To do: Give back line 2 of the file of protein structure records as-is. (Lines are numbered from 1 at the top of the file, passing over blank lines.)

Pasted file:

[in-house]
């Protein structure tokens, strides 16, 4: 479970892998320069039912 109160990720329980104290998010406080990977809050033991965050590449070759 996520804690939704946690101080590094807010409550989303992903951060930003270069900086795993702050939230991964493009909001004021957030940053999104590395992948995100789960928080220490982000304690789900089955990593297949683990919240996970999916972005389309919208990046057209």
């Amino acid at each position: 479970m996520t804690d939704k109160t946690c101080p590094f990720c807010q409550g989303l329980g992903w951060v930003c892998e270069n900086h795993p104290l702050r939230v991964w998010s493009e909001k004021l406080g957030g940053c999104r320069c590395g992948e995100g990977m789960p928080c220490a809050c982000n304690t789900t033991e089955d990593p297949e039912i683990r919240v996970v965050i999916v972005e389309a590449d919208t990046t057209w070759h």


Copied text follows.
């Protein structure tokens, strides 16, 4: 479970892998320069039912 109160990720329980104290998010406080990977809050033991965050590449070759 996520804690939704946690101080590094807010409550989303992903951060930003270069900086795993702050939230991964493009909001004021957030940053999104590395992948995100789960928080220490982000304690789900089955990593297949683990919240996970999916972005389309919208990046057209």